Also, it has delightful in-scene details that instruct and give pleasure.

Happily, Season 10 is rumored to be showing up in the fall.

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Cut the Mom’s Head Off with a Sword!

Whatever you do, don’t be too protective of your idea or script. Don’t worry about bad guys in Hollywood stealing your inimitable idea and sailing to the Maldives. The odds of that actually happening are extraordinarily limited, but the odds of a producer thinking you’re paranoid and running like blazes are quite real.

So, quick advice: tell your story to anyone who’ll listen. Saying it out loud will help. A ton.

Once upon a time, I was directing a short film and, the day of the last shoot, was having breakfast with a friend. He asked me what my story was about and, not being paranoid, I told him.

As I described the climactic confrontation between the heroine and her oppressive mother, I realized, to my shock, dismay, consternation, horror and amazement! that I had neglected to include that oh-so-critical final confrontation in the script and, therefore, it was not on the shot list! and was not going to show up in the editing room! ARRGGHHHH!!!

I quickly wrote a titanic battle between daughter and mother on the steps leading to the girl’s bedroom. My image was two Arnold Schwarzenegger types with broadswords hacking their way up and down blood-soaked stairs until finally, the exhausted daughter slices off her mother’s head and is victorious.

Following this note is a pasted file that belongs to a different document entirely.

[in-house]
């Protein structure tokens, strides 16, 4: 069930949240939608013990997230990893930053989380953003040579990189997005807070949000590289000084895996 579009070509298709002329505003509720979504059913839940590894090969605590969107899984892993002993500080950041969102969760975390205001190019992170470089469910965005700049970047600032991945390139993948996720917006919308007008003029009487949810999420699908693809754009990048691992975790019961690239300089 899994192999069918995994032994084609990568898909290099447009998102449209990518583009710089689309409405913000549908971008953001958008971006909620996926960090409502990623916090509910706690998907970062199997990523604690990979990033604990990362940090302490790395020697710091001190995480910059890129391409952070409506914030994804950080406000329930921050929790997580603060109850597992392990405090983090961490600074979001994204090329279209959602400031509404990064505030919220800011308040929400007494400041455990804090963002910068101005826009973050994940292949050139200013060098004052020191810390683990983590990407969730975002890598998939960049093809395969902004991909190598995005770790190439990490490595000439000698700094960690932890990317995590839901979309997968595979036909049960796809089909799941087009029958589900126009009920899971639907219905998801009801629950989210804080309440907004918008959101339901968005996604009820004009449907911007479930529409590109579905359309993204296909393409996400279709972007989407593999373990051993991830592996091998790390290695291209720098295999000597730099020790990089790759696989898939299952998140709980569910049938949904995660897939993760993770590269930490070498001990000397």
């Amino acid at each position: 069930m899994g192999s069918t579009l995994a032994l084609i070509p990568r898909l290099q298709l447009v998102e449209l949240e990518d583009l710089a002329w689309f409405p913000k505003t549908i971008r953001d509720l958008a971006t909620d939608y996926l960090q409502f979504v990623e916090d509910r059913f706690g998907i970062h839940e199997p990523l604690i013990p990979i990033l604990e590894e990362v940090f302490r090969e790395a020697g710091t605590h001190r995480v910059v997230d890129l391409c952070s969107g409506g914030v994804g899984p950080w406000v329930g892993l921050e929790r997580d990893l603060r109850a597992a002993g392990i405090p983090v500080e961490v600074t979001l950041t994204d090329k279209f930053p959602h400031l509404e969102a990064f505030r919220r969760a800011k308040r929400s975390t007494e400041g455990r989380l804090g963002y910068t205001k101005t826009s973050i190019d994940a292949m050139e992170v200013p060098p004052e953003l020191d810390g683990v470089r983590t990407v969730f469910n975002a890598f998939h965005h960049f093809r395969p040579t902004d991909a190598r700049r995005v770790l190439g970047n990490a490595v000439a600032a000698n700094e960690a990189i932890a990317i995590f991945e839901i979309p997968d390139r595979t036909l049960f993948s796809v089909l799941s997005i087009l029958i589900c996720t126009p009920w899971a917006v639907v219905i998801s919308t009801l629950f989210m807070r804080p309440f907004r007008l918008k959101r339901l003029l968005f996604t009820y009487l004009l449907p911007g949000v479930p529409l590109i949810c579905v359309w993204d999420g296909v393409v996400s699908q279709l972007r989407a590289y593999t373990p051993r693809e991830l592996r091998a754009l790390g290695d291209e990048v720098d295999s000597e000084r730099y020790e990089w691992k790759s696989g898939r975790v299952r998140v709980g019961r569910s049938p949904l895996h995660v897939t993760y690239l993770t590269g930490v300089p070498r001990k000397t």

It was a useful way to write an argument.

Which brings me to a couple of thoughts…

1.) However you define “mortal combat”, it has to happen at the climax between your hero and opponent. That face off must be as intense as your story’s tone will allow, yet still be believable.

But you have to have it!

We waited the entire movie to get here! Don’t be stupid like I was and forget that, at the end, you gotta have a slugfest.

Happily for me, both actors were superb and the mother cried when her daughter announced she was going to live her life free from her mother’s shackles. That’s not what she said, but you get the point.

2.) Telling my story out loud saved the movie. Because I was speaking, my mind operated in a different way than had I been writing. Jiggling your brain around will work miracles for your story.